On Monday, March 28, UNM, city county, and Innovate ABQ leaders announced that the development plan for phase I of Innovate ABQ, the core site for the innovation district taking shape in downtown Albuquerque, has been approved by the Innovate ABQ, Inc. Board of Directors and the UNM Board of Regents. Site developers—Signet Development, Goodman Realty and Development, and Dekker/Perich/Sabatini—will begin construction on the first building at the northwest corner of Broadway Blvd. and Central Ave within the next six weeks. The building will house STC.UNM, academic space for the UNM innovationAcademy, a Nusenda Credit Union branch, café and fitness center on the ground floor. Floors 2-6 will be apartments for UNM innovationAcademy, upper-level undergraduate and graduate students. A completion date for the building is planned for August 2017. To read more about the press conference announcement, held by UNM President Robert Frank, Mayor Richard Berry, Innovate ABQ, Inc. Board Chair Terry Laudick, and County Commissioner Lonnie Talbert, see Kevin Robinson-Avila’s March 28, 2016 article, “Innovate ABQ prepares to launch construction,” Karen Wentworth’s March 28, 2016 article, “UNM announces ‘Live, Work, Play’ building for Innovate ABQ,” from the UNM Newsroom, and Matthew Reisen’s April 1, 2016 article, “UNM unveils phase one of Innovate ABQ,” from the DailyLobo.com, reprinted below.
ALBUQUERQUE, N.M. — Developers will break ground this summer on a six-story building at the Innovate ABQ research and development site Downtown, providing new, high-tech facilities for University of New Mexico programs plus five floors of student housing.
It’s the first planned building for Innovate ABQ at Central Avenue and Broadway, where UNM is working with the city, the county and private partners to create a seven-acre research and development district in the heart of Albuquerque.
The 160,000-square-foot building will open by August 2017 and cost $35 million. It will be located on the northeast corner of the seven acres, which UNM acquired in 2014 for Innovate ABQ. UNM and others began planning the project in 2013.
UNM has no upfront cost as the three-member development team charged with managing the first phase of Innovate ABQ’s site planning and construction – Signet Development of Ohio, New Mexico’s Goodman Realty Group and Deker/Perich/Sabatini – will pay for the new building.
The 160,000-square-foot building will open by August 2017 and cost $35 million. It will be located on the northeast corner of the seven acres, which UNM acquired in 2014 for the Innovate ABQ project that UNM and others began planning in 2013.
UNM will lease the facility back from the developers for 30 years and take responsibility for renting out student housing and maintaining and operating the facility, said Lisa Kuuttila, UNM’s chief economic development officer and head of the Science and Technology Corp., the university’s technology transfer office.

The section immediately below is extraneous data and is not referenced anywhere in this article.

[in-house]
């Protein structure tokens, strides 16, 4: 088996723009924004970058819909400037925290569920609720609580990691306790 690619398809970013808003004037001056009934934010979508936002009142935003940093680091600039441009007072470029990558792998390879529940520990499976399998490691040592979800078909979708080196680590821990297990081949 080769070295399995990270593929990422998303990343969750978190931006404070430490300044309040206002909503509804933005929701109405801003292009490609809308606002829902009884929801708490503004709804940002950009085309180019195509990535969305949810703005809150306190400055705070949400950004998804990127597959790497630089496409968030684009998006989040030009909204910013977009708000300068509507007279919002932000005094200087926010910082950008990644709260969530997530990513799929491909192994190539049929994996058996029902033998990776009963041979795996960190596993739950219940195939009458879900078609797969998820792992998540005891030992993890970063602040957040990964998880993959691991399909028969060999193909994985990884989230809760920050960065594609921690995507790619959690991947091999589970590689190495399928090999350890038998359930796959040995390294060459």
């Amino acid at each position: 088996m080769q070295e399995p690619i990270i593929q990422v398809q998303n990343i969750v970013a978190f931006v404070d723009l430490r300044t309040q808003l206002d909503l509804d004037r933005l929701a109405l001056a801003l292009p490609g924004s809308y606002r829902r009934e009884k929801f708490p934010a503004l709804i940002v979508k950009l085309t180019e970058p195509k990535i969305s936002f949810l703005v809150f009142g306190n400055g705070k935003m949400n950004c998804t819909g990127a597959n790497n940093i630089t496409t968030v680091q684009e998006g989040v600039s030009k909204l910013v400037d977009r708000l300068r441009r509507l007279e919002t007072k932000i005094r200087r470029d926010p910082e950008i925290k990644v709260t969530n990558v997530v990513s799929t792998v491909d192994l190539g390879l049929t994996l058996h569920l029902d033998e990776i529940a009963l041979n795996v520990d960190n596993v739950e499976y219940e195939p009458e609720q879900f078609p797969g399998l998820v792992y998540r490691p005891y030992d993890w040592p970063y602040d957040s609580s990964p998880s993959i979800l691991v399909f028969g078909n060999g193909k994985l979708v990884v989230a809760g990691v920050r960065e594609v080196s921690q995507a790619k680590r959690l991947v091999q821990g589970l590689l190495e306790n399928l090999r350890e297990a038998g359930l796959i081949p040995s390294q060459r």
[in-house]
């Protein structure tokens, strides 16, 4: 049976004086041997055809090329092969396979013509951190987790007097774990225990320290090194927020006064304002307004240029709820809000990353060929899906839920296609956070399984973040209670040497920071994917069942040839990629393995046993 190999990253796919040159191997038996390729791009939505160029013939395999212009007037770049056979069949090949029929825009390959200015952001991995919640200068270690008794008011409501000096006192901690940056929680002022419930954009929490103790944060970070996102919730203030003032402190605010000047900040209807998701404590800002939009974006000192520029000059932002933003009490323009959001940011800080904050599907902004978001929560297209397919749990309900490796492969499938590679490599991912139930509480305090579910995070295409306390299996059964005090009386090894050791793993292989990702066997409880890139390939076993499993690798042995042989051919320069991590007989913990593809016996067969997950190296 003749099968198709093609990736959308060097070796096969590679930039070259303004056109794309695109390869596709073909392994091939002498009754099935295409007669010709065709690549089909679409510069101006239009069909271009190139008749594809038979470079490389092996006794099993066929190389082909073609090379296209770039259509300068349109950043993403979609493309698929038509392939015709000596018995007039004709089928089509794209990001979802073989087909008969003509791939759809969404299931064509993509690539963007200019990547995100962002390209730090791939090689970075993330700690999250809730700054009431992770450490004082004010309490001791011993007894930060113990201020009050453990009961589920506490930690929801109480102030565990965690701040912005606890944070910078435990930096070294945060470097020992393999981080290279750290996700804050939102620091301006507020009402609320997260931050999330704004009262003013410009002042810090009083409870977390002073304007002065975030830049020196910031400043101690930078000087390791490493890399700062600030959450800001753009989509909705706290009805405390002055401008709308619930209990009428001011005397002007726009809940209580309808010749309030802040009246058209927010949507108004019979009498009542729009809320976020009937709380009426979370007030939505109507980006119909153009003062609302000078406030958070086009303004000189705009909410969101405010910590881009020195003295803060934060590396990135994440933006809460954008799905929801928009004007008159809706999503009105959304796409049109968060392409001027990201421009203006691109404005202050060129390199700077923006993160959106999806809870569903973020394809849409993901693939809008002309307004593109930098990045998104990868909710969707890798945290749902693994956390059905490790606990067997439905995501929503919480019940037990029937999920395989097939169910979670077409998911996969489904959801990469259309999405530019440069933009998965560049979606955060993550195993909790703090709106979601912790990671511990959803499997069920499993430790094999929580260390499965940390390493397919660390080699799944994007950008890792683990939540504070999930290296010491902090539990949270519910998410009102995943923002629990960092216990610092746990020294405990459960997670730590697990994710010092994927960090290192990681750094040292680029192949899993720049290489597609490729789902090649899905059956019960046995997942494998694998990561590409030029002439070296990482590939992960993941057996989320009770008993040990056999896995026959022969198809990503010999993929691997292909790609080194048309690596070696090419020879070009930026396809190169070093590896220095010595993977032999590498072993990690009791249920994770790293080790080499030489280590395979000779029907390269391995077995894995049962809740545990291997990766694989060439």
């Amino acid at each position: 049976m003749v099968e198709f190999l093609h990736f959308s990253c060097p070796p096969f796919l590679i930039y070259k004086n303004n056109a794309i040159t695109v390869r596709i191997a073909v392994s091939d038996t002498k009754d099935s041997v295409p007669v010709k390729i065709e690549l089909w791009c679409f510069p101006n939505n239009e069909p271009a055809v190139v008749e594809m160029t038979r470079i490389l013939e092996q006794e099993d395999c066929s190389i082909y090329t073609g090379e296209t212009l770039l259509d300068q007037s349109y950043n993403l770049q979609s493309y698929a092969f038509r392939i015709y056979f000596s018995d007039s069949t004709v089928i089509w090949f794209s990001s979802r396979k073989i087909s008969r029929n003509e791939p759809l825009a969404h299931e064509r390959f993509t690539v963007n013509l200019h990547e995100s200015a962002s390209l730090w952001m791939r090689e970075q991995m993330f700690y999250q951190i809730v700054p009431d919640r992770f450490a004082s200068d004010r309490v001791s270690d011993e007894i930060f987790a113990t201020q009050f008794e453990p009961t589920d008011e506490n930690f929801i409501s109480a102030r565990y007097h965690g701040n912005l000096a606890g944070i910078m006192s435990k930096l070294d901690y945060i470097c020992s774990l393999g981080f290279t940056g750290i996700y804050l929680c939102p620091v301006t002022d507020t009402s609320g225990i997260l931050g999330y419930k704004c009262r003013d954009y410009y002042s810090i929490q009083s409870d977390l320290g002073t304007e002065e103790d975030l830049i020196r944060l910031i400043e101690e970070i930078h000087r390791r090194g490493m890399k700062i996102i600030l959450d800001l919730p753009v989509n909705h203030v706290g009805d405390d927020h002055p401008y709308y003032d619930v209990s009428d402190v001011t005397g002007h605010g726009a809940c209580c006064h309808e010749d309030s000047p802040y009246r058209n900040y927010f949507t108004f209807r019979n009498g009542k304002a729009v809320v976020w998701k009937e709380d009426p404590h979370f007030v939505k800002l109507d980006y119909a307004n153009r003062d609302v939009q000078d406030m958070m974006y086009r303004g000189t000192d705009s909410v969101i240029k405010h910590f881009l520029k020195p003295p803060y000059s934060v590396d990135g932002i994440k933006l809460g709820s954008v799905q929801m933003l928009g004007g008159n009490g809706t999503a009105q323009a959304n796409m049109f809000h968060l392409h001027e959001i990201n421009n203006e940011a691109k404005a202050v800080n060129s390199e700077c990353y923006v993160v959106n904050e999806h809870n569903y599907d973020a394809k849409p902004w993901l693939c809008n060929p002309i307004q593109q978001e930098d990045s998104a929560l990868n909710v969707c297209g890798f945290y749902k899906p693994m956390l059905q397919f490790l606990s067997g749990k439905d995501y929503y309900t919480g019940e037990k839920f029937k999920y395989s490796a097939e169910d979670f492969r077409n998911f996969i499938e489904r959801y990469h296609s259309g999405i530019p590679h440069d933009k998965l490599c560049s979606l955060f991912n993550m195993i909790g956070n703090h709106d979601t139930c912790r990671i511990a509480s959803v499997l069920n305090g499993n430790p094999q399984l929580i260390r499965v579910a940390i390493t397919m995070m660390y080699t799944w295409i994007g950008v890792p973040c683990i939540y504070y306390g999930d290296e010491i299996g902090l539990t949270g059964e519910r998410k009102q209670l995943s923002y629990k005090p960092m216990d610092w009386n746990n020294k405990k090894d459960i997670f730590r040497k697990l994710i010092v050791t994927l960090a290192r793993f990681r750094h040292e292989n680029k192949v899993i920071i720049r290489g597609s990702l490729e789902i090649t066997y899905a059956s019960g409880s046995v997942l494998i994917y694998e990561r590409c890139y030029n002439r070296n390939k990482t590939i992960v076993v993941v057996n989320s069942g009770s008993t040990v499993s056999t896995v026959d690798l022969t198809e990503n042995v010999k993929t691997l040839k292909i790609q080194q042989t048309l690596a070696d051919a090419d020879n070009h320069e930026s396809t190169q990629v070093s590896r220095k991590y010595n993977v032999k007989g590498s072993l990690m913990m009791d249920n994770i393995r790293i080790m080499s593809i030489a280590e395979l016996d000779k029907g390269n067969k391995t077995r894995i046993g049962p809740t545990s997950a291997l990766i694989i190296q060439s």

The university will pay $1.8 million a year for the first five years. Payments will then climb to $2.175 million, followed by 1.75 percent annual increases thereafter. After 30 years, UNM will take ownership of the building.
The Innovate ABQ board approved the construction March 21, and the UNM Board of Regents signed off March 22, said UNM President Robert Frank during a public event at the site Monday afternoon to announce the project.
“This has been our vision from the start,” Frank said in a statement. “We’ve been working with our public and private partners to bring our students and researchers together with entrepreneurs and innovators in an inspired environment that can spur economic development and create jobs that benefit all of us.”
The STC, which is now housed at UNM’s Science and Technology Park at University and César Chávez, will move into about 10,000 square feet of space on the first floor of the new building when it opens, Kuuttila said. The university’s new Innovation Academy, which offers students direct experience and real-world skills in entrepreneurship, will be housed next door to STC on the first floor.
The ground floor also will include a cafe and a branch of the Nusenda Credit Union, a partner in the Innovate ABQ project. The Nusenda branch will be managed with kiosks connected electronically to live tellers, Kuuttila said.
“We’re thrilled that after three-plus years of work we’ve finally gotten to this point,” Kuuttila said in an interview Monday. “We believe this first building will jump-start other projects, especially with the city building out its newly planned entertainment district across the street. All that is part of the Innovation District.”
The STC and the Innovation Academy, which now has about 270 students enrolled, will share some common spaces in the new building, such as conference rooms and areas for events and seminars. The sharing of spaces is intended to facilitate interactions among students in the Academy and the students, staff and entrepreneurs connected to STC’s technology transfer activities.
“It’s great for our students to be connected with what the STC is doing to commercialize new technology,” said Innovation Academy director Robert DelCampo. “That allows for more collaboration and sharing of ideas and resources.”
The upper five floors of the building will be used for 155 two-bedroom, two-bath student apartments, where students in the Innovation Academy and other upper-level undergraduate and graduate students will live, work and play. The apartments will be limited to one person per bedroom, creating space for up to 310 students.
“This extraordinary opportunity is a catalyst for our city, higher education and Downtown,” Mayor Richard Berry said. “This project will help the revitalization of Downtown Albuquerque by bringing UNM’s Innovation Academy and student housing to the Innovate ABQ site.”